Energy mavens have been trying to make converting gas to liquid fuels profitable for decades, with only limited success. Nazi Germany and apartheid South Africa successfully made synthetic fuels when they couldn't get access to the world's oil markets. Until recently, no one in the free world has been able to make a go of it and beat oil, despite renewed claims every few decades that it might finally be the time.

“My general reaction would be one of caution and healthy skepticism,” said John Hanger, who heard several coal-to-liquids proposals when he led the Department of Environmental Protection under former Gov. Ed Rendell. To do this, “it's not enough to have momentary cheap gas. You have to have very cheap gas for a very long time to justify the risk of the capital needed.”

The price of gas is the primary driver behind the trend. Shale formations such as the Marcellus have sent gas prices plummeting, while oil is still expensive. Oil cost 3.5 times as much as gas for the same amount of burning power when commodity markets closed on Friday. And while the United States has become one of the world's leading gas producers, it can barely use it in its second largest fuel sector, transportation, which depends on oil for 93 percent of its fuel, according to federal data.

The good news for gas-to-liquids boosters is that the gap between oil and gas prices is likely to last, said Russell Heinen, an energy and chemical consultant at IHS Inc. in Houston. His company and most market forecasters expect oil to be pricier than gas for about 10 years, he said. The technology also could be a breakthrough, with some new ventures claiming they need just four to five years to pay back investors, he added.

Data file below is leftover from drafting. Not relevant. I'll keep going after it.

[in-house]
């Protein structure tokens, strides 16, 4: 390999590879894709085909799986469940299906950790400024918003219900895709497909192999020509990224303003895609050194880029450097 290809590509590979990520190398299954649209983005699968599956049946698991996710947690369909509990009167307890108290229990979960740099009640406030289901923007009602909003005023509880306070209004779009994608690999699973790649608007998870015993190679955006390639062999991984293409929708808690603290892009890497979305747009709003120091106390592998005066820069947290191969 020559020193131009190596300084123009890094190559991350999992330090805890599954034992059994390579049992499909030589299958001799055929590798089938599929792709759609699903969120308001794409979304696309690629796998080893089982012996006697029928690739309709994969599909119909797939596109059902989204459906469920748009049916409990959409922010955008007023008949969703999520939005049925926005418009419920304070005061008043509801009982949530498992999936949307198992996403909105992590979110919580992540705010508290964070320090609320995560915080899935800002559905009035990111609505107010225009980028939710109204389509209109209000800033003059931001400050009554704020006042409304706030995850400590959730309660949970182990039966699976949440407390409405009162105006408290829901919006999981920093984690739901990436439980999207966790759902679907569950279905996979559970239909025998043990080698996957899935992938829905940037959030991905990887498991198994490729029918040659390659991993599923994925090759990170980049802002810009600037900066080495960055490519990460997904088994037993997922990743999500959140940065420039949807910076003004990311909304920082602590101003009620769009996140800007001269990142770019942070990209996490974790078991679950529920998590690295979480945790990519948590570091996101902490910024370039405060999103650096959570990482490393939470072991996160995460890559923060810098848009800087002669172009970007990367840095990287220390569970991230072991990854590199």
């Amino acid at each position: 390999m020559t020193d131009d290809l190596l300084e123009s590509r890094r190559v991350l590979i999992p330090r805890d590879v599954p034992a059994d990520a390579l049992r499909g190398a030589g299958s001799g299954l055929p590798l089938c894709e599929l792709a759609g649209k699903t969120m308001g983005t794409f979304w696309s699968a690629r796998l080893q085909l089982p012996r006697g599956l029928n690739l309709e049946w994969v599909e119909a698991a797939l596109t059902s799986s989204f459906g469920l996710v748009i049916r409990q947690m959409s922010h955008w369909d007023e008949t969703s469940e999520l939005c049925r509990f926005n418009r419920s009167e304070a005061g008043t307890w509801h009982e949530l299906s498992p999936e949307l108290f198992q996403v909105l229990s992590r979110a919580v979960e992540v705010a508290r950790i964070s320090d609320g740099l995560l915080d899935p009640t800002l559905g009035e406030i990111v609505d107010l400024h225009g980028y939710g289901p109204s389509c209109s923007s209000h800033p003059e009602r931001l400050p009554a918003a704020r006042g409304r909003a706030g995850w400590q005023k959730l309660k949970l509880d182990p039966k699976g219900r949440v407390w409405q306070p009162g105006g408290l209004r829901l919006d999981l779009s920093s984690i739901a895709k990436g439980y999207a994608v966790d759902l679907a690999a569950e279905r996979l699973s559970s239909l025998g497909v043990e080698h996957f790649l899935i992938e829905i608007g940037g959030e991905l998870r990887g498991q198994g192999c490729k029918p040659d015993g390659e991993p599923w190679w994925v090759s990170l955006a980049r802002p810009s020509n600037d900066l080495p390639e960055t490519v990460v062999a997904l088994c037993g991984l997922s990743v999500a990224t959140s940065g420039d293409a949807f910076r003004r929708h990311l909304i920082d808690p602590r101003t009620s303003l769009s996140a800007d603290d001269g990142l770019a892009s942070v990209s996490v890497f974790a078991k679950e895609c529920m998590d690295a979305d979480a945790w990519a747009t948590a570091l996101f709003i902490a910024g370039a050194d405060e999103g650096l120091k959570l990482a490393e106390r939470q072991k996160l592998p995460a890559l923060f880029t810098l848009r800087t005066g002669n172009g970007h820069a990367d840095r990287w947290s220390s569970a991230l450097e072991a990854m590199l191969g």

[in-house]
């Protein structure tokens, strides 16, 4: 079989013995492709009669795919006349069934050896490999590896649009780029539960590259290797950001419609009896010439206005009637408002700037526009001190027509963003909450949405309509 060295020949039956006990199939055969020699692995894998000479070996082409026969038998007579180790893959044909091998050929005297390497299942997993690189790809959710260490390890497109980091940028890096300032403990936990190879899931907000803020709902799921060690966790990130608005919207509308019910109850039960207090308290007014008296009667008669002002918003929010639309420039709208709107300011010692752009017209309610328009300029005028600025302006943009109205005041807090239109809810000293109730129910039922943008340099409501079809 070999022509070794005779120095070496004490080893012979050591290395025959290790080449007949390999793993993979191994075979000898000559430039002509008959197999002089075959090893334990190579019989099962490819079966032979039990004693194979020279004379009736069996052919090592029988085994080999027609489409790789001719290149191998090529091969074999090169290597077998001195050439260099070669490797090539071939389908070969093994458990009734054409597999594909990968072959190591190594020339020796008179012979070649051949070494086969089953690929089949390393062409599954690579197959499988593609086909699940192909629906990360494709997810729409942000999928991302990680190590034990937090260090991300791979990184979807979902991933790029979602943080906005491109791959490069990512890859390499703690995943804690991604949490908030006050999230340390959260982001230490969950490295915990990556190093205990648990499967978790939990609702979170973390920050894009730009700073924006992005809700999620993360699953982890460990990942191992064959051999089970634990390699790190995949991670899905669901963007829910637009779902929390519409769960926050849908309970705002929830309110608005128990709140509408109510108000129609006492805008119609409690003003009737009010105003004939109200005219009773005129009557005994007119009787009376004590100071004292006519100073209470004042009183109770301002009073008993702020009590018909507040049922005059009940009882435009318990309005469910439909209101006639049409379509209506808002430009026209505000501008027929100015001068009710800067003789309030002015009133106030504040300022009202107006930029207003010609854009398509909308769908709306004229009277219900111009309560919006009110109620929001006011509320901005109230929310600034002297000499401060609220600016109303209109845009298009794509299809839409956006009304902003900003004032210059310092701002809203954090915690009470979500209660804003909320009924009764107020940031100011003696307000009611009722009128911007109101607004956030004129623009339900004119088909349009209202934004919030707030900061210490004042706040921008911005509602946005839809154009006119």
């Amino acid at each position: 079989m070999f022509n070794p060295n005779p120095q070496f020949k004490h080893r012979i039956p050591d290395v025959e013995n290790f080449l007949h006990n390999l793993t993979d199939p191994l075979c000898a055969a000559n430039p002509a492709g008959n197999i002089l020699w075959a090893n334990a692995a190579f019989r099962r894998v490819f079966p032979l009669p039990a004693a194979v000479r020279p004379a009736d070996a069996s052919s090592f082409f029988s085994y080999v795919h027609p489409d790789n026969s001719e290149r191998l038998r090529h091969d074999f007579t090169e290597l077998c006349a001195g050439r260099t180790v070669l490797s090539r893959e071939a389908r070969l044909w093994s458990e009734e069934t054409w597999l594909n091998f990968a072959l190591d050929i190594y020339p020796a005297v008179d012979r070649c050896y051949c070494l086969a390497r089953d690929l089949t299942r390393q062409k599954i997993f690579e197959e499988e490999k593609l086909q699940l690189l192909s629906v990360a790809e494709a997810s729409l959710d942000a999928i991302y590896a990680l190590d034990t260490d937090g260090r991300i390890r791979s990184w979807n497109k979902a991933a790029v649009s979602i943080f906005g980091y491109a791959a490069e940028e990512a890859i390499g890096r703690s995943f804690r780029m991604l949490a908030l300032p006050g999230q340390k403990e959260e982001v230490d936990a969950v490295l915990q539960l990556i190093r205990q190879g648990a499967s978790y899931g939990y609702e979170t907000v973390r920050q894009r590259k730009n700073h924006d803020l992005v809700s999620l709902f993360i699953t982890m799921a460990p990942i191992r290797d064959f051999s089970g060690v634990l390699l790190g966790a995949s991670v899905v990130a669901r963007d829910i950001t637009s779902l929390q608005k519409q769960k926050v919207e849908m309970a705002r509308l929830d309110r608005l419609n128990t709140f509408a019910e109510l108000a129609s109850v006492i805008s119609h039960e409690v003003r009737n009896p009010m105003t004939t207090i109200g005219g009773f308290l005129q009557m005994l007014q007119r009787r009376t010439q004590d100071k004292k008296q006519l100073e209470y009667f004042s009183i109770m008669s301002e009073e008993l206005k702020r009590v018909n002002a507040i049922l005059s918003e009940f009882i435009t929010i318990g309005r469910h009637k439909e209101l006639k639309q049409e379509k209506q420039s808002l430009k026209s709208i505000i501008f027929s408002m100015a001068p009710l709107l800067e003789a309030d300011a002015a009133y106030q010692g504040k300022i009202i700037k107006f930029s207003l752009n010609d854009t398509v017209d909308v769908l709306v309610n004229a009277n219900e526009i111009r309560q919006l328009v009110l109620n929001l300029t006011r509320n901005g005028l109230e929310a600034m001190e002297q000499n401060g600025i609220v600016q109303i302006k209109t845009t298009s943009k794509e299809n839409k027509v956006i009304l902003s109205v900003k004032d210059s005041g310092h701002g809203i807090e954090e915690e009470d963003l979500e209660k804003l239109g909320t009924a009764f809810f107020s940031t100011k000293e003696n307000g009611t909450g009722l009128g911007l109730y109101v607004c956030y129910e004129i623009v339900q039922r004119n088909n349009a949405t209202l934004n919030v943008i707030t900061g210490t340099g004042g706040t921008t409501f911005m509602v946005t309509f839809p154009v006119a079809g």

Next step not certain

Companies such as Velocys and Marcellus GTL LLC, the company planning to build near Altoona, are marketing small-scale technology. Velocys is trying to pre-build and install in remote places. With flexibility and capital costs as little as 1 percent of the $14 billion Sasol expects to spend on the gulf, it could make the technology affordable to more people in more places, experts said.

“They have what I consider a reasonable chance of success because the costs are so much smaller,” said Dan Driscoll, who has spent more than 20 years researching coal and gas-to-liquids technology at the National Energy Technology Laboratory in Morgantown, W.Va. “I think it's incredibly exciting that they're going up in Pennsylvania, and it would be just great for the area to have the first operating facilities in the entire country.”

Whether the plants go up isn't certain. Calumet, which has the project that seems farthest along, slowed down what had been a rapid development up until recent months, Lipski said.

Calumet officials are still optimistic the project will happen, but, after the first round of engineering, they decided to delay a final decision until late this year, said Jennifer Straumins, president and chief operating officer at Calumet's Indianapolis headquarters. The company is trying to prioritize other promising projects that have “a lot more certainty to them,” she said.

“Once things are up and running and established, it builds up a momentum of its own. And until that point, things move more slowly and people are more cautious,” Lipski said, adding that he wasn't concerned by Calumet's delay. “Probably the biggest barrier today is that people just don't know that this is possible.”

Timothy Puko is a staff writer for Trib Total Media. He can be reached at 412-320-7991 or